Eczema ~~ Myths and Facts

Eczema ~~ Myths and Facts

posted in: Skin Problems & Advice | 0

No matter what the cause is, the crux of the problem with eczema is damaged skin barrier, resulting:

  • Skin losing its moisture constantly
  • Harsh soaps, solvents, drying weather can now do more damage

Before taking steps to heal dry, eczema-prone skin, we will have to clear some myths and facts.

 

Does drinking water help?

In short, No.

Your inner hydration level and your skin hydration level are not the same.

 

Why is hot water bad for dry eczema prone skin?

Hot water strips oils from skin and it in turn causing moisture lost from skin more quickly.

Hot water also increases skin blood flow and this brings in the building blocks for inflammation.

 

What else can strip skin oils?

  • Soap and cleanser residue left on skin
  • Harsh solvents
  • Harsh and windy weather

 

How do moisturizers help?

Moisturizer traps water that your skin needs to heal. When applied correctly, water binding ingredients will hold water in the outer layers of your skin.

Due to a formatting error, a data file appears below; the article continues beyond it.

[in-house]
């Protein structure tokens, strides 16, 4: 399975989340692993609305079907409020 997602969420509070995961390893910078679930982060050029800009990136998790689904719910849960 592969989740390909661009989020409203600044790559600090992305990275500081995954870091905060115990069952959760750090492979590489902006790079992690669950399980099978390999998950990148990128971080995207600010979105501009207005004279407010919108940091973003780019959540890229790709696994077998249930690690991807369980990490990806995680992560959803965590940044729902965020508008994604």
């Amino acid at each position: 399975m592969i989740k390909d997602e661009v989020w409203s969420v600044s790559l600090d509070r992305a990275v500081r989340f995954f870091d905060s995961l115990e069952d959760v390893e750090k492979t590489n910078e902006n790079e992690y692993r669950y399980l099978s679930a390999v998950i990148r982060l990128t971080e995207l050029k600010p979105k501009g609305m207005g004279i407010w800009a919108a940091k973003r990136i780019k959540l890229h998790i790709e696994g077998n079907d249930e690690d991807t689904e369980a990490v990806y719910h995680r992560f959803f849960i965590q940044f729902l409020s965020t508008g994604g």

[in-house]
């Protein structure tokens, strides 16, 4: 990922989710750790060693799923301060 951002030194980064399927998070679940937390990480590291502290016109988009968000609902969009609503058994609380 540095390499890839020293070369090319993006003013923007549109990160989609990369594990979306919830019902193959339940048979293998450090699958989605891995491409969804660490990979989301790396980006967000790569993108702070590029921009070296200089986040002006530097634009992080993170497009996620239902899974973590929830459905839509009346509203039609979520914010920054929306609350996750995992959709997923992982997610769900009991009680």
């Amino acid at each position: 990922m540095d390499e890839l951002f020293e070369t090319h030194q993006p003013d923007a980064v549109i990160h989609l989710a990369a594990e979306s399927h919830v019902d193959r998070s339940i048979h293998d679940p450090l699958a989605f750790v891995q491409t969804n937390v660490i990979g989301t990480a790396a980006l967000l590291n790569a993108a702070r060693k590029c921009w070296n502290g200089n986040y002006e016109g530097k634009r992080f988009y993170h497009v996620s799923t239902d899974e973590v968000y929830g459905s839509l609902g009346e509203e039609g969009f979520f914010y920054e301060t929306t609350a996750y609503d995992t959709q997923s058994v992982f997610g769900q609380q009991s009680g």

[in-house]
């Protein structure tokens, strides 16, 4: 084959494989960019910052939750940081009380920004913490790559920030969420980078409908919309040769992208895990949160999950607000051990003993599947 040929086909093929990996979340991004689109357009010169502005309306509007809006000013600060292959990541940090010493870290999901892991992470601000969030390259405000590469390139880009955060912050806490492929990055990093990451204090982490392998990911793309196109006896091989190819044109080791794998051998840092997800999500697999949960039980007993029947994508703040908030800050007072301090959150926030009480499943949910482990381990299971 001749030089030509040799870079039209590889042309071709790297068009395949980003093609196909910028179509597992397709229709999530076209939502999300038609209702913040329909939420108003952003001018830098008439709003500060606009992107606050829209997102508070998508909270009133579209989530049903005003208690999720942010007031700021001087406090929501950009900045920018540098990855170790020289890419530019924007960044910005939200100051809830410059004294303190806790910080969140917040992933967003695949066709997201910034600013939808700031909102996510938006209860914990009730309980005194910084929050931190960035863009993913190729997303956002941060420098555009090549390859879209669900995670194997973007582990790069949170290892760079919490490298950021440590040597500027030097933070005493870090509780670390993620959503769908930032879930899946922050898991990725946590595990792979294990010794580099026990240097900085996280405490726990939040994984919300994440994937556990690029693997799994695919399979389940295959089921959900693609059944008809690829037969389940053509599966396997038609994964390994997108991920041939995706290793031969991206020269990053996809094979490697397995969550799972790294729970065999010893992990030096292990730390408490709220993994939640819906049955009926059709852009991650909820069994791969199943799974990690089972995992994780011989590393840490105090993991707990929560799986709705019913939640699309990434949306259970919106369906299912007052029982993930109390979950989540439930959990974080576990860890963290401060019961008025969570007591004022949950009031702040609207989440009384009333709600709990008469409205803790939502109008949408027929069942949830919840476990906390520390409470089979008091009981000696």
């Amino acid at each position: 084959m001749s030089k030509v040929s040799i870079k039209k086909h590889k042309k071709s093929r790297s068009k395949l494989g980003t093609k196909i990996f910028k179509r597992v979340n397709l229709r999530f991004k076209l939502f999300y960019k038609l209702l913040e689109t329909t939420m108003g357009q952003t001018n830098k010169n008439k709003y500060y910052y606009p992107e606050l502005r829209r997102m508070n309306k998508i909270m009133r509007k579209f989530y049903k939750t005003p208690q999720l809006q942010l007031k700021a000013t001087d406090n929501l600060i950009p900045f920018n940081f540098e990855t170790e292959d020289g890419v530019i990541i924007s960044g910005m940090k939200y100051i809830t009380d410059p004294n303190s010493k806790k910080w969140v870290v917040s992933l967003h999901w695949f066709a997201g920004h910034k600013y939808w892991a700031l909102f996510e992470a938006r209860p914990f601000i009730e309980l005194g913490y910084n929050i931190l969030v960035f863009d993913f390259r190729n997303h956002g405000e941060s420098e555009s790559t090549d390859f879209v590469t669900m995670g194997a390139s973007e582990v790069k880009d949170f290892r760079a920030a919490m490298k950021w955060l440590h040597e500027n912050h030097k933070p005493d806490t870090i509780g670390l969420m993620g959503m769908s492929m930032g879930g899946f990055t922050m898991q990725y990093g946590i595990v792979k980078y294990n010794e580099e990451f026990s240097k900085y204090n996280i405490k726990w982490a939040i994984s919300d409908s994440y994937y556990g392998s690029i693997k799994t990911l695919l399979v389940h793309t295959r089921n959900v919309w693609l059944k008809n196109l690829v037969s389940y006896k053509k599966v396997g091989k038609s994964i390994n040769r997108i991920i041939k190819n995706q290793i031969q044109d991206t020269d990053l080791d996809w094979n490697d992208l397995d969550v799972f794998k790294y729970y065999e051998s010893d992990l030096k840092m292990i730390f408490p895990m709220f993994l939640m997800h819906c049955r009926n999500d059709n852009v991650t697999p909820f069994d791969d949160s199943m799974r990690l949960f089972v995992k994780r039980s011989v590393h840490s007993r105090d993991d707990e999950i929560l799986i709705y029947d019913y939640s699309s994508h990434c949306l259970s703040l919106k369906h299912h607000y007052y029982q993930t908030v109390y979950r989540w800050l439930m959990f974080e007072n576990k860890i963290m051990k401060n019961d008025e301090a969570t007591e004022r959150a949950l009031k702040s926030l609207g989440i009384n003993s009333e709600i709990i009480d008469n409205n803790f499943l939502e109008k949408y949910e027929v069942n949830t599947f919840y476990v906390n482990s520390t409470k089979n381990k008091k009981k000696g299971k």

Oils in your moisturizer will also seep into your skin to replace lost skin oils.

 

What are the water-binding ingredients in moisturizers and lotions?

Do look out for below ingredients:

 

How long will it take to heal?

It depends.

In order for your skin to help you will need to:

  • Stop the skin damage
  • Allow inflammation to subside
  • Top 2 skin barrier layers to repair and heal themselves with all structural integrity of healthy skin.

Once healed, keep the good skin care routine and do not slide back into whatever caused the dryness.

 

References

Verdier-Sévrain S, Bonté F. Skin hydration: a review on its molecular mechanisms. J Cosmet Dermatol. 2007 Jun;6(2):75-82.

Rawlings AV, Harding CR. Moisturization and skin barrier function. Dermatol Ther. 2004;17 Suppl 1:43-8.

Lodén M. Role of topical emollients and moisturizers in the treatment of dry skin barrier disordersm, Am J Clin Dermatol. 2003;4(11):771-88.

Imokawa G. Stratum corneum lipids serve as a bound-water modulator. J Invest Dermatol. 1991 Jun;96(6):845-51.

Cho HJ. Quantitative study of stratum corneum ceramides contents in patients with sensitive skin. J Dermatol. 2011 Oct 31.

Ivan D. Cardona, MDcorrespondenceemail, Leland Stillman, MD, Neal Jain, MD, Does bathing frequency matter in pediatric atopic dermatitis? Annals of Allergy, Asthma & Immunology, July 2016 Volume 117, Issue 1, Pages 9–13

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